We are all so “driven to distraction” and comfortable in denial that it takes a catastrophe to focus our attention on self-examination and problem solving.
Last week we were forced to confront our collective insanity acted out by a lone madman. Who should we blame? Was the madman’s paranoia a reflection of us or simply a brain disease, a thinking disorder that developed in a vacuum? Was he on the left or the right? Were his parents to blame or not?
The discussions were dizzying, all of them avoiding the truth of our collective responsibility.
We project onto our leaders our inner conflicts, our childish craving for a black-and-white, all-or-nothing reality, which would relieve us of the burden of our opposing inclinations. We demand good guys and bad guys. The bad guys represent all the things we don’t like about ourselves; the good guys re-enforce our image of perfection and blamelessness. The stronger the split within the more we polarize and blame “the other.” As Rabbi Heschel noted: “Some are guilty; all are responsible.”
Another casualty of our Addiction to Perfection was a 14-year old boy who bolted from a ball game, ran into a hotel and jumped off the roof. “He was the perfect child,” his grandparents said. …he was popular, good in sports, upbeat, showed no signs of distress. His Rabbi expressed the communal shock: “He was bright, upbeat and dependable and gave no indication he was seriously troubled… He was not the kind of person you would expect to have these feelings… Something went horribly wrong.”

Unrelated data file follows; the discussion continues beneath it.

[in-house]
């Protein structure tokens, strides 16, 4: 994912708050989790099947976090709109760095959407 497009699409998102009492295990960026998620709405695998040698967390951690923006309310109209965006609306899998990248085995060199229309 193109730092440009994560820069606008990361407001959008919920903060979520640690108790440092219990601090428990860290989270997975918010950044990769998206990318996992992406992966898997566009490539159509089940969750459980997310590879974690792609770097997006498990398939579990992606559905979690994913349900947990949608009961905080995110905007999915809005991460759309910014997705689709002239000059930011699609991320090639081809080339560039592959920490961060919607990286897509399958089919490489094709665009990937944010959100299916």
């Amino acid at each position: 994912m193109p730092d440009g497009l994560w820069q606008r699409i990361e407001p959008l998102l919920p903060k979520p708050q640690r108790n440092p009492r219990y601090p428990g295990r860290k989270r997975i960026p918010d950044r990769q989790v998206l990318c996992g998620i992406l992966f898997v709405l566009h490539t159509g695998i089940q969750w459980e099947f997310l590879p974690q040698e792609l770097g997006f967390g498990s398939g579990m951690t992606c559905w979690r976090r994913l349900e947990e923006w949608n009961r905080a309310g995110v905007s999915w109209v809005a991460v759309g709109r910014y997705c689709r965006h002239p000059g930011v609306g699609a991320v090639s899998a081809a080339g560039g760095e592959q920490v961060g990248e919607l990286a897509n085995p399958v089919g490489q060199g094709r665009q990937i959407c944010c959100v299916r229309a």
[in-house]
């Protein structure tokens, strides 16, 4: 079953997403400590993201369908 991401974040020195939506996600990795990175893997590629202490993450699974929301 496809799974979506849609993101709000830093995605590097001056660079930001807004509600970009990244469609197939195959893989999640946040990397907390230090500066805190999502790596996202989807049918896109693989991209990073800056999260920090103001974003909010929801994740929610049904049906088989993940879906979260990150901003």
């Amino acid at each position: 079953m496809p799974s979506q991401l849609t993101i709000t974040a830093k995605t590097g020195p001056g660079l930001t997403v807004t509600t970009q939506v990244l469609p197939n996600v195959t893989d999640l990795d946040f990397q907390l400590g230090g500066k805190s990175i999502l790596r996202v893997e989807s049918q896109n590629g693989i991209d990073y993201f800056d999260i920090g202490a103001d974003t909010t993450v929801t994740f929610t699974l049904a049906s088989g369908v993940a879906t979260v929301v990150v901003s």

What went wrong, I think, was this kid wasn’t allowed to feel bad or tell anyone about his doubts and fears. He was the carrier of his parents’ and grandparents’ vision of perfection, his spirit crushed by their expectations. “I’ll never live up to their requirements of me – no matter what I do. I’d rather jump than disappoint them.”
Our children are acting out our struggles within. If they are perfect we are absolved of our own imperfections. They carry the burden of their parents’ insecurity and self-doubt. The parental cop-out of “Do as I say, not as I do” says it all: What I can’t do for myself, I can do for you. I will shield you from discomfort or disappointment or doubt. You will be the Crown Prince or Princess of Perfection.
“The best and the brightest” suffer the most; their insides and outsides are most mismatched. They’ve done everything they were supposed to do (and more) and they still feel rotten inside. They perform without passion and strive without purpose.
Judaism is a program of recovery for addiction to perfection. All of our heroes are imperfect. The Torah is the story of our people’s struggle to submit their will to God’s Will, to act themselves into right thinking and being. Over and over they forget God’s directions, lose faith and gratitude and build “golden calves” to protect them from their fears and fill the hole of their separation from God.
Instead of calves we are building “golden children,” whom we worship.